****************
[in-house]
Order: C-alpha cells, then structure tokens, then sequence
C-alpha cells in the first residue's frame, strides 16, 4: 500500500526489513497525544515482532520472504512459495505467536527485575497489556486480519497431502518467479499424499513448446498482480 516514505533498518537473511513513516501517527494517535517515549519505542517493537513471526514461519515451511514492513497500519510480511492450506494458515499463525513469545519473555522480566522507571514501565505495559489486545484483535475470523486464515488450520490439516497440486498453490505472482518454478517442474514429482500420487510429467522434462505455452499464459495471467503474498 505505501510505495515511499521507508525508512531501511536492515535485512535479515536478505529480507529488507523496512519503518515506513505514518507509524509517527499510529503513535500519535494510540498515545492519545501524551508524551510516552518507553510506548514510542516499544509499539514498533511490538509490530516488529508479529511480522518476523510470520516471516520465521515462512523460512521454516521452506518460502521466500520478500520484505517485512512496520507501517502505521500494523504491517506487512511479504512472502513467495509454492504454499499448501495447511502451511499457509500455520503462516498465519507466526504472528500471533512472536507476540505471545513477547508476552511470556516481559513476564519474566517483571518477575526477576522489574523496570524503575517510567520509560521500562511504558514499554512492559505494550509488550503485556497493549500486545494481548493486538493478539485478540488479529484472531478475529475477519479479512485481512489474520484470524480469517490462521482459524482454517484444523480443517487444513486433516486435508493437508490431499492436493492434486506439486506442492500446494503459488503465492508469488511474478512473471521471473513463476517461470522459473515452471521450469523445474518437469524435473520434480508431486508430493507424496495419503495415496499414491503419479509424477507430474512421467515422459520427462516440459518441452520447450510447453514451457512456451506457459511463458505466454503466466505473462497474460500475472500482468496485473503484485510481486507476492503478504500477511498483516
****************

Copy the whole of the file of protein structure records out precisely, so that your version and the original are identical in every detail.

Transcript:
[in-house]
Order: C-alpha cells, then structure tokens, then sequence
C-alpha cells in the first residue's frame, strides 16, 4: 500500500526489513497525544515482532520472504512459495505467536527485575497489556486480519497431502518467479499424499513448446498482480 516514505533498518537473511513513516501517527494517535517515549519505542517493537513471526514461519515451511514492513497500519510480511492450506494458515499463525513469545519473555522480566522507571514501565505495559489486545484483535475470523486464515488450520490439516497440486498453490505472482518454478517442474514429482500420487510429467522434462505455452499464459495471467503474498 505505501510505495515511499521507508525508512531501511536492515535485512535479515536478505529480507529488507523496512519503518515506513505514518507509524509517527499510529503513535500519535494510540498515545492519545501524551508524551510516552518507553510506548514510542516499544509499539514498533511490538509490530516488529508479529511480522518476523510470520516471516520465521515462512523460512521454516521452506518460502521466500520478500520484505517485512512496520507501517502505521500494523504491517506487512511479504512472502513467495509454492504454499499448501495447511502451511499457509500455520503462516498465519507466526504472528500471533512472536507476540505471545513477547508476552511470556516481559513476564519474566517483571518477575526477576522489574523496570524503575517510567520509560521500562511504558514499554512492559505494550509488550503485556497493549500486545494481548493486538493478539485478540488479529484472531478475529475477519479479512485481512489474520484470524480469517490462521482459524482454517484444523480443517487444513486433516486435508493437508490431499492436493492434486506439486506442492500446494503459488503465492508469488511474478512473471521471473513463476517461470522459473515452471521450469523445474518437469524435473520434480508431486508430493507424496495419503495415496499414491503419479509424477507430474512421467515422459520427462516440459518441452520447450510447453514451457512456451506457459511463458505466454503466466505473462497474460500475472500482468496485473503484485510481486507476492503478504500477511498483516